Maybe instead of meeting numbers with numbers, taking a higher ground - even if it's low-brow humor - might better convince people to just declare their independence.
So, don't take yourself too seriously, as your friend seems to, or you'll wind up as an Android fanboy.
And while Android fanboys can claim all of the superiority they want to over iPhone fanboys, just remember what I have to say and what bvbull200 have to say:
Don't take yourself too seriously.
It's just a freaking phone.
Friends don't let friends become fanboys - because a fanboy is just a fanboy, no matter what kind.
Well, to me it's not just a phone, I don't spend $600 on just a phone. If I wanted just a phone, I'd pay $10 a month for a land line and buy one of those $20 things at walmart. I watch movies, play games, browse the internet, check emails, text, etc...
Thanks for the opinions!
Close the thread please I'm not gonna get an answer.
It doesn't matter what the device does or how much it costs; that is not the point. I think you had a reasonable question to start the thread, but went astray when it became apparent you were looking for fodder to fuel an Evo vs iPhone pissing match that you are having with your "friend". The point is, show some humility, let your friend be the one running around trying to prove why his material possessions are better than yours. I find that rather shallow and unappealing, but you can take the high-road and have a quiet confidence about the phone that you think is better. Besides, it will free up more time for you to watch movies, play games, browse the internet, check emails, and text on your phone.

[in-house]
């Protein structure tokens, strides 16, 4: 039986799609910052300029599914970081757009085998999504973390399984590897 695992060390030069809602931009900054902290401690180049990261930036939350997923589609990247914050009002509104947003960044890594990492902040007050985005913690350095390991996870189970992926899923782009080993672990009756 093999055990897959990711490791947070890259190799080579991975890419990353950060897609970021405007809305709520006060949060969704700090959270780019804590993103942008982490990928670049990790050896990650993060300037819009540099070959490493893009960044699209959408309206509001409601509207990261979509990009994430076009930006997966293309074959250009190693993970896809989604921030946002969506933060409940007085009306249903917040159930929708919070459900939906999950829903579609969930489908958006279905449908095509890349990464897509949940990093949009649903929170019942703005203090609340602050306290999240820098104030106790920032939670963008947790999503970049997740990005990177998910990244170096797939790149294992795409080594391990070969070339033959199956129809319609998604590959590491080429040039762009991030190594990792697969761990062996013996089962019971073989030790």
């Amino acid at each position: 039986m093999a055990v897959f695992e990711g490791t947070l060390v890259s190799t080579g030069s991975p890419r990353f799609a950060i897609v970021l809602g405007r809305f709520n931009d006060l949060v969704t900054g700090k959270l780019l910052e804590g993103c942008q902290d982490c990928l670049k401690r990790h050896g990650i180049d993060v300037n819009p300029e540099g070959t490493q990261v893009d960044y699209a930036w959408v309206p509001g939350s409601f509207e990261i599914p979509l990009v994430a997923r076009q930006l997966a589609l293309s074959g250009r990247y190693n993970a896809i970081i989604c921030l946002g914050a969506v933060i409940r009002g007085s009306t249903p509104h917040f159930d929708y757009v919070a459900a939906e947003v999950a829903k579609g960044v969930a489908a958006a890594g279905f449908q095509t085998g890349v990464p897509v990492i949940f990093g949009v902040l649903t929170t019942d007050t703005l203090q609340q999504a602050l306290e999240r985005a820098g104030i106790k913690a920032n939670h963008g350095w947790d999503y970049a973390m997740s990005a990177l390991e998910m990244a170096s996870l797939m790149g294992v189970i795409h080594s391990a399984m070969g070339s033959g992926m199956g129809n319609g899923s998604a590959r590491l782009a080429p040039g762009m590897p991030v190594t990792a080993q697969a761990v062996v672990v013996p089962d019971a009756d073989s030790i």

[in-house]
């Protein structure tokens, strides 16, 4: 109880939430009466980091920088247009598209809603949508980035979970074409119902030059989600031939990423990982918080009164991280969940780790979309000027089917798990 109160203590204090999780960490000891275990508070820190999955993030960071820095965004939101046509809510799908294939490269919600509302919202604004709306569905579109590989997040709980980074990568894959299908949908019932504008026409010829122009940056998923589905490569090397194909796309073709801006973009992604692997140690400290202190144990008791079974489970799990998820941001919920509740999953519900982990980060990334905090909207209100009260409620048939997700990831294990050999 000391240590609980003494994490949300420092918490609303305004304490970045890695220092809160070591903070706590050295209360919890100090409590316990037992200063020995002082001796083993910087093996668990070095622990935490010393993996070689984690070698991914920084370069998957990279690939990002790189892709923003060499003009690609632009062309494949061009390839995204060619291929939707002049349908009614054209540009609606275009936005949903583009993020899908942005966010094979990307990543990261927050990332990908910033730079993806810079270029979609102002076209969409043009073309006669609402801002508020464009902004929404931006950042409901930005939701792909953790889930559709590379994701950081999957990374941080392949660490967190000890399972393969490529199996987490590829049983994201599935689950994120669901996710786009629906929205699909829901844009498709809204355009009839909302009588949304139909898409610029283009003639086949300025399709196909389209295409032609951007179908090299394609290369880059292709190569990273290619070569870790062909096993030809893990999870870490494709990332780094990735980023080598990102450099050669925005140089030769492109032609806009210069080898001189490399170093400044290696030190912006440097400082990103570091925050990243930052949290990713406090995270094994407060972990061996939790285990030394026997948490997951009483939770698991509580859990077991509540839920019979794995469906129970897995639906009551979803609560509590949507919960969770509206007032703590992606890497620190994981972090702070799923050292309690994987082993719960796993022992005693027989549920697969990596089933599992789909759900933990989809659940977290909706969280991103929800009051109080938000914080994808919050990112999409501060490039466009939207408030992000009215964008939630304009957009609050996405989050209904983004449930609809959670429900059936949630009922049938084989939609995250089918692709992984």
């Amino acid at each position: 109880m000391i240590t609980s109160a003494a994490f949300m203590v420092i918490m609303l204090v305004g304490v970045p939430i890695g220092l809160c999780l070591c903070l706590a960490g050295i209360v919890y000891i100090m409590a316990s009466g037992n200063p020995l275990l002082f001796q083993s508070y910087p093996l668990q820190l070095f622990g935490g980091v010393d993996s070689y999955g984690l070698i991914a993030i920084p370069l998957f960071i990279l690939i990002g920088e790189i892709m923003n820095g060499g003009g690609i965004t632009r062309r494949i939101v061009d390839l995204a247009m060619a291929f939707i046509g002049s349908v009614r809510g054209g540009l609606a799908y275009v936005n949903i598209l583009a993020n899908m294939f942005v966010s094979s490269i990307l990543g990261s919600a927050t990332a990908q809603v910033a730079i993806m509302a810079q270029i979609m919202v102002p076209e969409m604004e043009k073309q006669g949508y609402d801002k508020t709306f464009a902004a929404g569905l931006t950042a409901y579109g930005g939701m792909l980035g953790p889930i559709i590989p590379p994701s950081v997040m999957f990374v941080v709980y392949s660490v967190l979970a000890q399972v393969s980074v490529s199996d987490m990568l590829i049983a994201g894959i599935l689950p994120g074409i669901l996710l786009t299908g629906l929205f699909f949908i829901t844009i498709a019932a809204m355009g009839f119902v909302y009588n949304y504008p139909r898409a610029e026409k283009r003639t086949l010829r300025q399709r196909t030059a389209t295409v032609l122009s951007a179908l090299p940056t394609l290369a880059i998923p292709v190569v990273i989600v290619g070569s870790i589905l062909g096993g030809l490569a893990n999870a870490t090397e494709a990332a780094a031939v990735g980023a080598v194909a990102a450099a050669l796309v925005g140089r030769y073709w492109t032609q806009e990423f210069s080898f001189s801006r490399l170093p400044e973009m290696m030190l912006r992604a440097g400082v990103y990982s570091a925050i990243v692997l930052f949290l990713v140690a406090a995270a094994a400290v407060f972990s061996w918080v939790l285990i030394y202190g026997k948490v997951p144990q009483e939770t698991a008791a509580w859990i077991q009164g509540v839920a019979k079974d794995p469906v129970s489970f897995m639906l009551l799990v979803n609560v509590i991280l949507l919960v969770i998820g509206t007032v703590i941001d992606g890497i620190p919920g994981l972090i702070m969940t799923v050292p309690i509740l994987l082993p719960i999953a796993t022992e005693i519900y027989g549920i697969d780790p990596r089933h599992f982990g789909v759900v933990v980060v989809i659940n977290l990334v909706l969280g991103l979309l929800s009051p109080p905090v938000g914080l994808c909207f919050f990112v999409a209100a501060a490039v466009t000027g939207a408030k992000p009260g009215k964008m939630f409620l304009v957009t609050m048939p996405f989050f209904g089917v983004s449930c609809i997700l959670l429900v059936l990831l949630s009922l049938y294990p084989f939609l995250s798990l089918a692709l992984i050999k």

This reply is only for flukeSG2 and others that believe that this iPhone comparison is important. If you're not in this camp, or aren't an engineer, you might as well stop reading now.
Fine, I did my best to explain the that numerical comparison you're looking for is meaningless and you're taking that as an opinion.
If the number and its root mechanisms are that important to you and since you seem to be able to follow engineering research, it goes like this -
The Evo contains the following radios: FM, GPS, wifi, WiMAX (4G) and CDMA (3G).
Whereas all iPhones have fewer radios, and they're differently configured.
An iPhone 4 is susceptible to the moisture in your hand contributing to a tendency for natural conductance that can cross-connect antennas and cause signal attenuation, or act as a shield - everyone's familiar with that concept trying to get reception on any radio during the rain.
The Evo's larger size forces you to always wrap your hand around it, you don't have the choice of curling 3 fingers below it and grasping in with index finger and thumb like you can will other phones.
This larger-object grip causes your hand to have a natural curl.
If you recall, iron filings on a paper on top of a magnet prove that all magnetic fields have a natural tendency to curl.